The truth is, we are doing great. Better than expected really. Oona is growing like a weed and becoming more coordinated, athletic and funny each day. Isoo is totally in his element. We wake up to find “out birding,” scrawled on a piece of toilet paper. He is doing what he loves best, gorging himself on birding, greedily devouring bird watching sites, blogging, taking pictures. I’m envious of his discipline and passion, especially since my own interests in writing, running, reading, etc. seems to have given way to quiet daydreaming. But I guess that too, is not such a bad thing.
So OK, we’ve slowed down, but we’ve not been idle. Here is a round-up of the last few days:
WHAT WE DID:
1. West Cork Food Festival
West Cork is made up of a series of very small towns. By this I mean every 30km or so of farmland is broken by a main street consisting of a couple of pubs, a post office and gas station. If you hit the jackpot, you also get a bank, a school, supermarket, weekend farmer’s market and enough shops to fill a couple of blocks (Skibbereen, Clonakilty, Bantry). The nearest town, the very laid-back, Ballydehob, was once a former hippie commune with a thriving music scene. Now it's home to a health food store, gas station, two seldom open pubs and a post office where you can pick up your mail. Yawn.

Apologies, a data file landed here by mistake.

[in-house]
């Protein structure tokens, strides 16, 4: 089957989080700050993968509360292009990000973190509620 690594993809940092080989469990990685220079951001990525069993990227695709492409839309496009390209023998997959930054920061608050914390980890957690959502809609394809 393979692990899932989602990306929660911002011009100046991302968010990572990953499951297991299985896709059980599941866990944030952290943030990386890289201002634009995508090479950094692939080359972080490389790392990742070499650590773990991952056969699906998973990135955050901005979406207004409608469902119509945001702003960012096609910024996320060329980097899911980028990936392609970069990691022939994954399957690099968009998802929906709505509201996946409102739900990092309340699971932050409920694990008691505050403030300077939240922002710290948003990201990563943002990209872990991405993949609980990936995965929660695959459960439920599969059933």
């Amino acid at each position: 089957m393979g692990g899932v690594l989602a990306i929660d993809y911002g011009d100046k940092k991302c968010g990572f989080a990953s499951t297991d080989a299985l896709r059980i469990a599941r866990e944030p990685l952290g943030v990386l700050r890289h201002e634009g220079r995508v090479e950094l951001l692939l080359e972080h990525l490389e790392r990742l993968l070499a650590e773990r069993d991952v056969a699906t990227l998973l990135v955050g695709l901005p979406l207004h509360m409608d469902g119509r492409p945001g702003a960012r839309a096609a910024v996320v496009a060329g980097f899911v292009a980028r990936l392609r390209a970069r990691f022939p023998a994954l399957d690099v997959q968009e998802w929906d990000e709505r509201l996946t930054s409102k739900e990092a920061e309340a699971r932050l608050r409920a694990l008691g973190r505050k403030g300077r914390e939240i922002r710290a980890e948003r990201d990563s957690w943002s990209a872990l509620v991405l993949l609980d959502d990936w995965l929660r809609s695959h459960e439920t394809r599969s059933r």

So the West Cork Food Fest is a pretty big deal. It seemed everyone in Ireland (which incidentally is the size of Indiana) descended on this little corner to partake in farm-raised beef, organic produce and fresh caught fish. Normally this is the kind of crowded, noisy event we avoid like the plague, but all things considered, it was terrific to see the streets buzzing and we had a great time listening to music and moving from stand to stand sampling the goods.
Potato chip heaven. Dug from his garden, peeled and then right out of the fryer. Rivaled only by fresh made, piping hot Dinky Donuts. When he saw I'd taken a pic, he shouted, "Please put me on Facebook!"
Top: Local cheese. These hens lay multi-colored eggs.
Middle: Monkfish from the Baltimore harbor. My teeth ache just looking at the candy!
On our way to the car, we decided to pop into Jeff’s Oak Fire Pizzeria for a make your own pizza session. Even though we'd neglected to register, Jeff made an exception and on our way out, Oona was stopped by a photographer from the Irish Examiner. As luck would have it, her picture was featured in the online paper.
WHAT WE ATE:
Too much to mention without embarrassing myself.
2. Clonakilty for Oona's Birthday